Skirting the Issue

Rerouting planes around the Arctic Circle could stave off sea-ice melt

The Arctic is heating up faster than lower-latitude regions, and the biggest source of local pollution is airplanes. In a study published in Climatic Change, researchers propose a drastic solution: rerouting cross-polar flights around the Arctic Circle. This strategy could delay melting of Arctic sea ice, which is expected to vanish within the next few decades.

Cross-polar flights have grown increasingly common since the late 1990s, and the number will probably continue to rise along with tourism and international trade. The Arctic Circle is more sensitive to aircraft emissions than lower-latitude areas, partly because planes tend to fly through the stratosphere, a stable atmospheric layer that holds pollutants (such as black carbon, which absorbs sunlight directly and heats up the air) for a long time. If Arctic sea ice disappears completely, the loss could kick off accelerated warming for the entire planet.

Mark Jacobson, an atmospheric scientist at Stanford University in California, and his colleagues wondered whether this tipping point could be staved off with some creative travel rearrangements. The team examined emissions from 40,399 cross-polar flights made in 2006. Next, the researchers simulated what would happen over 22 years if flights were rerouted around the Arctic Circle instead.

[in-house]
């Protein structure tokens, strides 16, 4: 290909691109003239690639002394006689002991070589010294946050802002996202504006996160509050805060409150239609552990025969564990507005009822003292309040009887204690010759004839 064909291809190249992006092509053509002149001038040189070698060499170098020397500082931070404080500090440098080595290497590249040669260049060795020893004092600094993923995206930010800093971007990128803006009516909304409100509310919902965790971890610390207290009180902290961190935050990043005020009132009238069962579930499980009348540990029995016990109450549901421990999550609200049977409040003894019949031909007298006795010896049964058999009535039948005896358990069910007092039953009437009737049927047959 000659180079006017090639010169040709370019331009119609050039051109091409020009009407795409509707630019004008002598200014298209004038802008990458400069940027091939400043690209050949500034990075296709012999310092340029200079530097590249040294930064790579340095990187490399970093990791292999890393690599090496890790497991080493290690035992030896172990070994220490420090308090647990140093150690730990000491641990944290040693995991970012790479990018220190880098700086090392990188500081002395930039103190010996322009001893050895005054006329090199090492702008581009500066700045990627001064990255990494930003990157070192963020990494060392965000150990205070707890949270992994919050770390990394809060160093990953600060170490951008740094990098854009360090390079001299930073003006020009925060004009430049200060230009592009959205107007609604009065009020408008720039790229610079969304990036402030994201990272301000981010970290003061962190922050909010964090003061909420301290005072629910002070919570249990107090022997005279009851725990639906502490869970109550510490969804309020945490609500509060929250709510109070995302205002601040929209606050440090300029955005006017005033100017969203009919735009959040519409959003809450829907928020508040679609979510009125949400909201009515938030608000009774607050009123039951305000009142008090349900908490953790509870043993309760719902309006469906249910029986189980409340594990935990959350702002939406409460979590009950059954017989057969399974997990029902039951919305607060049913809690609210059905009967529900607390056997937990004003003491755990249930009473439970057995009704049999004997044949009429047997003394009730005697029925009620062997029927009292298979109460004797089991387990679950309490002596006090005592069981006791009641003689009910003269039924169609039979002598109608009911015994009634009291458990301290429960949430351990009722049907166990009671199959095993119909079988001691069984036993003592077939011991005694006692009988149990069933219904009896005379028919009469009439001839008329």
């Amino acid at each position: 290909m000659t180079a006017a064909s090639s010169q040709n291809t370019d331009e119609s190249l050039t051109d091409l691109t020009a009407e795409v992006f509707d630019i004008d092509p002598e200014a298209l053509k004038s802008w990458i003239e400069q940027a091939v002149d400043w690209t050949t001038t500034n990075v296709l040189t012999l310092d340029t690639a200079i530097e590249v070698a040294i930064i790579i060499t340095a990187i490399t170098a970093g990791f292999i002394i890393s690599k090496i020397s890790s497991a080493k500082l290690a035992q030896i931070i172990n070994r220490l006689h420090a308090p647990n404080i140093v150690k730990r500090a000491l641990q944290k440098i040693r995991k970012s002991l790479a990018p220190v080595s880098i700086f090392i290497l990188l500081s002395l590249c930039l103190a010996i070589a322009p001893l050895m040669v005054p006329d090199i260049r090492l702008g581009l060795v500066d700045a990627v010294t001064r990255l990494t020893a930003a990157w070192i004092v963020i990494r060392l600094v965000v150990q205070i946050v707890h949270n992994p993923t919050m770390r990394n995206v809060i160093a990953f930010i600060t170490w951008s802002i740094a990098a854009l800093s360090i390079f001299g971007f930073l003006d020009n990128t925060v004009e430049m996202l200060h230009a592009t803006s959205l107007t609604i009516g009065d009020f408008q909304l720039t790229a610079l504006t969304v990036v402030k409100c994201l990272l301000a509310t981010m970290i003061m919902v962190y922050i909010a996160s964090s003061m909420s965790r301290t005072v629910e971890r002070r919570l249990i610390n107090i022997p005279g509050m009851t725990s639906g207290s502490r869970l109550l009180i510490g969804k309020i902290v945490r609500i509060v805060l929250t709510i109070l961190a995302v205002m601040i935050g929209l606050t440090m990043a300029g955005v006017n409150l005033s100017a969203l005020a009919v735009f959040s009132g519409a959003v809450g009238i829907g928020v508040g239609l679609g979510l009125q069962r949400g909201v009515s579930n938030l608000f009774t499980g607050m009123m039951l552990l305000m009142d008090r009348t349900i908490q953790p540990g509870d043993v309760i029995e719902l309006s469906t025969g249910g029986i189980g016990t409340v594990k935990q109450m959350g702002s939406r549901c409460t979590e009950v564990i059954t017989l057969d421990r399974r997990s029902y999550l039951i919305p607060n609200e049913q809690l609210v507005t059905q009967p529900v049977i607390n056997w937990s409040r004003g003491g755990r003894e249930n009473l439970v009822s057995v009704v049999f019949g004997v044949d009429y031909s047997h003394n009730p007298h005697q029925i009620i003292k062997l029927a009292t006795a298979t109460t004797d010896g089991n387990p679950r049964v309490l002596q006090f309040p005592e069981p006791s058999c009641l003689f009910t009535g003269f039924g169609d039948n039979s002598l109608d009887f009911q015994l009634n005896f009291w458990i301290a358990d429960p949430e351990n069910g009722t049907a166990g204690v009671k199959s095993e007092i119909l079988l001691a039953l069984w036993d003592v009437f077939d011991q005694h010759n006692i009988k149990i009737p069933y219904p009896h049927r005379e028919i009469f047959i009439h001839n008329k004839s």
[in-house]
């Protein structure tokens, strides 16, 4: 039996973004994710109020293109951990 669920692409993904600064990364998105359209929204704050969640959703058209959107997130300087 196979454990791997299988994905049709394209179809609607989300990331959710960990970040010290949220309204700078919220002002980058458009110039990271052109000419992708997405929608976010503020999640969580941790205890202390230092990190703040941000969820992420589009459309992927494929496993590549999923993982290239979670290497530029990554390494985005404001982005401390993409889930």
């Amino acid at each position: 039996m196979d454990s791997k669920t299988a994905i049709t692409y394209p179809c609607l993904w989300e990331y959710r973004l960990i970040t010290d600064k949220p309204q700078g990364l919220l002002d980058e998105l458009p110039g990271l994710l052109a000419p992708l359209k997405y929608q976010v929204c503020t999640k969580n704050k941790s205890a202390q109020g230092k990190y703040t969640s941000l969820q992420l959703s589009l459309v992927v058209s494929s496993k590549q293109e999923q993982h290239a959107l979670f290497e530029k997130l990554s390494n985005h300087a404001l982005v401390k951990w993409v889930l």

The rerouted flights ended up using more fuel, increasing the world’s average fuel use for commercial planes by 0.056 percent. But the world’s overall surface temperature still dropped by about 0.015 degrees Celsius, partly because the planes were dumping emissions at lower latitudes—where stormy weather tended to quickly wash pollutants such as black carbon out of the atmosphere. Thickness of the Arctic’s sea ice increased as well, the team reports.

The cost of operating and fueling these flights would go up by about $99 million per year. But the costs of global warming–related damage in the U.S. by 2025 would also decrease by about $4.7 to $5.4 billion per year, the authors estimate. And the rerouting wouldn’t have to be permanent: the strategy could buy society time to switch to environmentally friendlier planes that can cross the Arctic guilt-free. ❧

—Roberta Kwok

Jacobson, M.Z. et al. 2012. The effects of rerouting aircraft around the arctic circle on arctic and global climate. Climatic Change doi:10.1007/s10584-012-0462-0.

Photo ©brytta/iStock.com

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